The species is known to occur in the following protected areas: Karoo, Kalahari Gemsbok and Vaalbos national parks, and Karoo, Sandveld, Soetdoring, Willem Pretorius, Koppiesdam, Borokolalo, S.A. Lombard and Oviston nature reserves (Harrison et al. 2001).


Habitat loss due to crop agriculture and urbanization poses a major threat to this species. Adults migrating to, and juveniles dispersing from, breeding sites are often killed on roads. The use of insecticides and herbicides may also have a negative impact on breeding success, but requires further investigation (Harrison et al. 2001). The illegal collection of adults and juveniles for the local and international pet industries has contributed to population declines in urban areas.

P. adspersus forms part of the traditional diet of people living in certain parts of Limpopo Province where the species is now being commercially exploited. Large numbers of frogs are being indiscriminately and illegally collected at breeding sites and sold at butcheries (L.R. Minter pers. comm.).

Recommended conservation actions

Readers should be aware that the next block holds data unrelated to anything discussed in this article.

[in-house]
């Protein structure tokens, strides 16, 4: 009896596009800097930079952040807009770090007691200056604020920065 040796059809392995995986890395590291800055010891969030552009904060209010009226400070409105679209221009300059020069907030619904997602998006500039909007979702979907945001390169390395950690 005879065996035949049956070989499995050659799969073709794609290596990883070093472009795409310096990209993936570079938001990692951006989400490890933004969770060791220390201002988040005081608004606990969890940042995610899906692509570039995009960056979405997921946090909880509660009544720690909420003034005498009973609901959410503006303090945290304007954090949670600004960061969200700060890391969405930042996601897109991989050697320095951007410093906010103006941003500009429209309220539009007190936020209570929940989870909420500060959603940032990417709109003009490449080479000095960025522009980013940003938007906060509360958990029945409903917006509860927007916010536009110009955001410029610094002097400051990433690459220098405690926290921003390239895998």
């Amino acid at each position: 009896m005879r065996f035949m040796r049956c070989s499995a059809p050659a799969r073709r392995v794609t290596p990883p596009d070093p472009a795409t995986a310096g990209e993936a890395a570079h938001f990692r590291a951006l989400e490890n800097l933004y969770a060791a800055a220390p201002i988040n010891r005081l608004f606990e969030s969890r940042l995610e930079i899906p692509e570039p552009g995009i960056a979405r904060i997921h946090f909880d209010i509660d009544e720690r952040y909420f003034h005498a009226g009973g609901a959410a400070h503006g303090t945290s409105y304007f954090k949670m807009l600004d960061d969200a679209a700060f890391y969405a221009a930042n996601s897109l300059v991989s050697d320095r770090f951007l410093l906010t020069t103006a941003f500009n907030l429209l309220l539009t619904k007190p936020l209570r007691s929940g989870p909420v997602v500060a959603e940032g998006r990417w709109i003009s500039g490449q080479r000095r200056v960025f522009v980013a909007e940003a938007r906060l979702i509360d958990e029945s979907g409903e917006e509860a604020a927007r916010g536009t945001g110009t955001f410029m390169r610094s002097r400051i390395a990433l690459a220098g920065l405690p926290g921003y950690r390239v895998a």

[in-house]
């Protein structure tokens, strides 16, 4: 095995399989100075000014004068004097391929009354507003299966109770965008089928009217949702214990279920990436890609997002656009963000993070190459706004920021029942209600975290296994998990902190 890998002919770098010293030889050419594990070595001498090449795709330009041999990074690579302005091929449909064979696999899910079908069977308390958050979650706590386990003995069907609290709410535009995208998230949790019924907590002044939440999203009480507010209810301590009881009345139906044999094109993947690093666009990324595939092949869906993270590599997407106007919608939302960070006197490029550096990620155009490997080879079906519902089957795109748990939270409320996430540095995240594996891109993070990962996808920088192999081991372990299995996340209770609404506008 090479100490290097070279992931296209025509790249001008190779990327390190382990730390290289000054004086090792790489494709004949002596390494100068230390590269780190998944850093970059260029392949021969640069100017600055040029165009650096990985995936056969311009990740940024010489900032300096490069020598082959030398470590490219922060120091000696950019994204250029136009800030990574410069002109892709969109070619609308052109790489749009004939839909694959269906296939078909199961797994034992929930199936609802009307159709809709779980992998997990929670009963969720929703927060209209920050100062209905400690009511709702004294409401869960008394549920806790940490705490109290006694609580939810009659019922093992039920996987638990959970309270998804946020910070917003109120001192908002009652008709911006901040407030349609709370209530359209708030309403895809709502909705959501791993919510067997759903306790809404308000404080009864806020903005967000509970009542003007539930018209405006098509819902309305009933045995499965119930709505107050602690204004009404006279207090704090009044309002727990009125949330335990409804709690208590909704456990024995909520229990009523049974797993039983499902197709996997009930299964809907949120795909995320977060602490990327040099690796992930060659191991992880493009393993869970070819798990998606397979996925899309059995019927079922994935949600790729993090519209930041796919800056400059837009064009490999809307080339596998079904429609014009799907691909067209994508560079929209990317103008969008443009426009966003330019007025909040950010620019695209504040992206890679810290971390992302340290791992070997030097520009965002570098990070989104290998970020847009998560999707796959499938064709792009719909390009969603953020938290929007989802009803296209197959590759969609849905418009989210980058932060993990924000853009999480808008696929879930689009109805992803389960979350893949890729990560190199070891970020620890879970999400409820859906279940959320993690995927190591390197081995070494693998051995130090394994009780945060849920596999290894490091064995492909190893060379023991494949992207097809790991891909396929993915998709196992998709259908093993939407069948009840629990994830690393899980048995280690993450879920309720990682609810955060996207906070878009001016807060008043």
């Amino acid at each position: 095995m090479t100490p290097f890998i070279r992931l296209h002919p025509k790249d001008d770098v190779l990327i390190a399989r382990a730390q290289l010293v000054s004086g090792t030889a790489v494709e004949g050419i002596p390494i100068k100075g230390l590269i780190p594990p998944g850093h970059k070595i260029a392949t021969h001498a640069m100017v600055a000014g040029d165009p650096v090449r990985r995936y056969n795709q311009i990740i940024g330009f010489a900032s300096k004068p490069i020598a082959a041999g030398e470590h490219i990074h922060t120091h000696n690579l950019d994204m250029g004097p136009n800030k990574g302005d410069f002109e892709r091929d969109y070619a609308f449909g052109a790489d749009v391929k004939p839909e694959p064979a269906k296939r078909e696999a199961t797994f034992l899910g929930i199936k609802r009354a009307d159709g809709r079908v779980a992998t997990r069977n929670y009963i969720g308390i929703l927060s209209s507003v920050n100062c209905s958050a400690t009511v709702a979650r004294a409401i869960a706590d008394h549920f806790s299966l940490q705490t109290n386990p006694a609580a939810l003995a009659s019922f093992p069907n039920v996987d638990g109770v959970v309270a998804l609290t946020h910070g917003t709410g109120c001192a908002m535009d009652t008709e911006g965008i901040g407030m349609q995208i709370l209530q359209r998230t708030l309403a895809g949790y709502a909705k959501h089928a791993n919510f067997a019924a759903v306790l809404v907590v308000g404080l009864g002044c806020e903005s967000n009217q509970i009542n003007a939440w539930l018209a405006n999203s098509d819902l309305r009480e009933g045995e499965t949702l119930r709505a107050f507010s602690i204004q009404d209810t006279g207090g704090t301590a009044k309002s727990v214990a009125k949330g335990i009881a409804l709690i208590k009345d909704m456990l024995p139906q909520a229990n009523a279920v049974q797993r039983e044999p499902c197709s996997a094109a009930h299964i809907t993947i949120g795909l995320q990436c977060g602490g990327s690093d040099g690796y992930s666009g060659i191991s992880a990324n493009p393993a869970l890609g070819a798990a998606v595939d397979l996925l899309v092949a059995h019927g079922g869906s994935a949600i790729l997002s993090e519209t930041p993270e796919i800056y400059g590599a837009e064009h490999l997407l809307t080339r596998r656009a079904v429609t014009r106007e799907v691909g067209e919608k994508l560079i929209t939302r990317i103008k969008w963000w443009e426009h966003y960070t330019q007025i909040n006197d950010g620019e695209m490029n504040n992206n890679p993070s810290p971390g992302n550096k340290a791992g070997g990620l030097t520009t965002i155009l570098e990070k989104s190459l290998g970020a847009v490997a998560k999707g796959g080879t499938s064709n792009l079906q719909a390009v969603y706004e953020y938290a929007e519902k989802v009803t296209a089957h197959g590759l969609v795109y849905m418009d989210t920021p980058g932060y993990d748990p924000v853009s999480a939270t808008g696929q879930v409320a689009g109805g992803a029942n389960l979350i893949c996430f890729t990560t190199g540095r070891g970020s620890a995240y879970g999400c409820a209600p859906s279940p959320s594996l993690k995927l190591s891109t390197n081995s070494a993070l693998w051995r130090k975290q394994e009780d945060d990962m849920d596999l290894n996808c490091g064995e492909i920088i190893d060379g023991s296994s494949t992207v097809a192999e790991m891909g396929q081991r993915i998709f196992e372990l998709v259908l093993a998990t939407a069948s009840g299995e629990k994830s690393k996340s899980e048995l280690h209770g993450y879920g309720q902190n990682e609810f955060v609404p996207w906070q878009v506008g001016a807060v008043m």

Surveys to establish the location of additional breeding sites are needed, and long-term monitoring of at least some sites is imperative (Harrison et al. 2001). Research into limiting factors and the effects of herbicides and insecticides on aestivating adults and foraging tadpoles is recommended (Harrison et al. 2001).

In areas where P. adspersus is being sold as food, steps should be taken to ensure sustainable use and the enforcement of relevant conservation laws.

The longevity and slow development of individuals clearly indicate a need for sustained conservation strategies to preserve the natural structure of populations. Successful conservation of P. adspersus depends on long-term protection of suitable breeding sites along with sufficient surrounding habitat to maintain adult populations. Where long-term survival of a population is unlikely in the face of land transformations, translocation of tadpoles or newly-emerged juveniles to neighbouring localities may be attempted, but only as a last resort (Harrison et al. 2001).

This spectacular species certainly qualifies as one of the “Big Five” herptiles of the region. Conservation agencies should consider the ecotourism potential of the Giant Bullfrog.

Current distribution map

Undated records;  pre-1996;  1996 to 2002;  2003 to present


  • Web:
    FrogMAP. 2017. Pyxicephalus adspersus Tschudi, 1838. Animal Demography Unit. Acceesed from; on 2017-09-22 02:09:53.
  • Book:
    Minter L.R., Burger M., Harrison J.A., Braack H.H., Bishop P.J. & Kloepfer D. (eds). 2004. Atlas and Red Data book of the frogs of South Africa, Lesotho and Swaziland. SI/MAB Series no. 9. Smithsonian Institution, Washington, D.C. Published by the Smithsonian Institution and the Avian Demography Unit (now Animal Demography Unit).